However, the second season saw Nancy pushed aside in favor of the Hardy brothers. The storylines combined through crossover episodes, with Nancy leading her own mystery in just three episodes. Martin quit in protest, leading to Nancy being recast with Janet Louise Johnson before being dropped from the series entirely for its third season, retitled The Hardy Boys. This pivot was a failure, and The Hardy Boys was canceled midseason.

In 1995 two additional Hardy Boys and Nancy Drew series were attempted, both facing cancellation after one season and airing as reruns on The WB. The latest and arguably the most successful adaptation thus far is The Hardy Boys on Hulu, which began airing in 2020 and will return for a second season in 2022.

The Case for Ace

Colin Bentley/The CW

With that history established, how does Ace fit into the Hardy Boy theory? Let’s start with some basic comparisons between Ace and the existing Hardy Boys canon. First, and most obviously, Ace has a brother. Grant was introduced midway through season 2 after being teased since the first season, and their chemistry in “The Trail of the Missing Witness” indicates more team-ups are ahead for the two of them. But the similarities between Ace and Grant and the Hardy Boys don’t end there.

As part of the reboot of the Hardy Boys in 2005, some key changes were made to canon. Frank and Joe’s father Fenton went from being an active investigator to a semi-retired police officer, while their mother Laura became a librarian. Why is this significant? Well, Ace and Grant’s father Thom is a semi-retired police officer while Ace’s mother Rebecca’s profession as a librarian is a major plot point in Nancy Drew. Ace and Grant’s first case together with Nancy culminates in a dramatic scene in an old paper mill — a direct Easter egg for the popular early Hardy Boys book The Secret of the Old Mill. For writers who frequently reference obscure Nancy Drew lore in Easter eggs for book fans, these connections are too purposeful to be a coincidence.

Ace is also the only member of the Drew Crew who doesn’t have a Nancy Drew book counterpart. Nick, George, and Bess are all based on Nancy’s friends in the books, even if their personalities are completely different. Additionally, and tellingly: he is the only Drew Crew member without a last name. We know Grant’s mother’s last name is Davis, but at no point do Grant, Ace, or any other character say their father Thom’s last name despite many opportunities to do so. In a show where every detail matters, this glaring omission speaks volumes. Why create only one brand new character with no connection to the books within the Drew Crew, then go through great lengths to avoid giving him an identifying last name? It feels like a strange story choice — unless you were trying to hide that character’s status as a Hardy Boy.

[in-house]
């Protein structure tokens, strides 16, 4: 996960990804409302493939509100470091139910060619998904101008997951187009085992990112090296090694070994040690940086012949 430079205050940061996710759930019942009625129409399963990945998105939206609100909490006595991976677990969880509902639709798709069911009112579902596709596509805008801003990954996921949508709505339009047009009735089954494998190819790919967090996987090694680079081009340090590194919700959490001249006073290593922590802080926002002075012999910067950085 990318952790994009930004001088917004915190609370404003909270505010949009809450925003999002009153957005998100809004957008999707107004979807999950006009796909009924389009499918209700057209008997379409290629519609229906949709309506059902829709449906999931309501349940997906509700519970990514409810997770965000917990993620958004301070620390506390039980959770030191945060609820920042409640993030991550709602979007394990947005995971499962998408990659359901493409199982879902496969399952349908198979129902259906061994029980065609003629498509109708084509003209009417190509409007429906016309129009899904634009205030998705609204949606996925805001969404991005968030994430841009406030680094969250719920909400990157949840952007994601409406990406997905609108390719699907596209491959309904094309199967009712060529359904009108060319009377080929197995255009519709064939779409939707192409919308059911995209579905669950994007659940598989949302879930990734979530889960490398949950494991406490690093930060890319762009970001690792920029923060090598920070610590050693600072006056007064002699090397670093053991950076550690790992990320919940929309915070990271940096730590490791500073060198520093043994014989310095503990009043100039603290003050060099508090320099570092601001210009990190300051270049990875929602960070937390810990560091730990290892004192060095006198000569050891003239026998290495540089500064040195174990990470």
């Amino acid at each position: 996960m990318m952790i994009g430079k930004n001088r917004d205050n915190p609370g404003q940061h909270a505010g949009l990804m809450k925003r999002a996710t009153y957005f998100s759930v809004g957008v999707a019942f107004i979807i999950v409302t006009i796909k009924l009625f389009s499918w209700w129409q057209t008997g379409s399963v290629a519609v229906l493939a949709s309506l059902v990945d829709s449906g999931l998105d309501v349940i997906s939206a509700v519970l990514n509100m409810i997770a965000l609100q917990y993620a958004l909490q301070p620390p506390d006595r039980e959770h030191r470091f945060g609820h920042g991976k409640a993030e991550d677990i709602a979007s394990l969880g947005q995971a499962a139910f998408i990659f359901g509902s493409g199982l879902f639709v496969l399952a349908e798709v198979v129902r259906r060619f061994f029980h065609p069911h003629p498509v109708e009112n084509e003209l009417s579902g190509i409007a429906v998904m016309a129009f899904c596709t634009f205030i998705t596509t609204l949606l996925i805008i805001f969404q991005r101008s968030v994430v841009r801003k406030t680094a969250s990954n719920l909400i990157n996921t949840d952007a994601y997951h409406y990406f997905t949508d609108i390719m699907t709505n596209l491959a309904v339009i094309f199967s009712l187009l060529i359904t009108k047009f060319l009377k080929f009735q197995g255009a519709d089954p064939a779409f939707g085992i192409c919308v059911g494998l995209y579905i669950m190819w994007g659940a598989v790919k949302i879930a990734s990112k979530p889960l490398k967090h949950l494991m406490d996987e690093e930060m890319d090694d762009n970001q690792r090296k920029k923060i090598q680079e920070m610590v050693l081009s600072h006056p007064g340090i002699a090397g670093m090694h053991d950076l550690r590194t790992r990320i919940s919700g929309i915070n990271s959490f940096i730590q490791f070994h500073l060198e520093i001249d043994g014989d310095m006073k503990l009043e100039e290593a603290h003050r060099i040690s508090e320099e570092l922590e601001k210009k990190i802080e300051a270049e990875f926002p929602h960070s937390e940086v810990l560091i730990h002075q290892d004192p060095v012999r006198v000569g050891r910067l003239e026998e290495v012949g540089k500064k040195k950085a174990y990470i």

Now, where the comparisons get tricky is in Ace’s personality. He doesn’t really match Frank or Joe, and neither does Grant. But this is where the Nancy Drew writers’ subversion of the classic characters they include comes in handy. Tom Swift was changed from a white character who was a symbol of American (read: white) ingenuity to a Black, gay billionaire while the Bobbsey Twins went from children with silly adventures to skilled thieves played by South Asian actors. The creators have mentioned before that part of their goal with this new Nancy Drew was to modernize the characters, especially considering that many of the Stratemeyer Syndicate stories were overtly racist before being overhauled. Even Nancy is explored in more depth than she was in her original books. It stands to reason that their new take on the Hardy Boys would contain a departure from the brothers we know.

Cristian Perri as Phil Cohen in ‘The Hardy Boys’/Hulu

But departure doesn’t have to mean unrecognizable. In fact, a character in Hardy Boys canon appears to be the perfect template for Ace and only bolsters the theory: Phil Cohen. Phil Cohen is Frank Hardy’s best friend and is one of the first mainstream Jewish characters in literature portrayed in a positive light and as being part of a friend group with WASP-y characters like Frank and Joe. Phil is a quiet, affable character who is the electronics whiz for the brothers. This fits Ace’s personality perfectly. He is a sweet, easygoing hacker who always keeps his cool in stressful situations, and his Jewish faith is an important part of his story.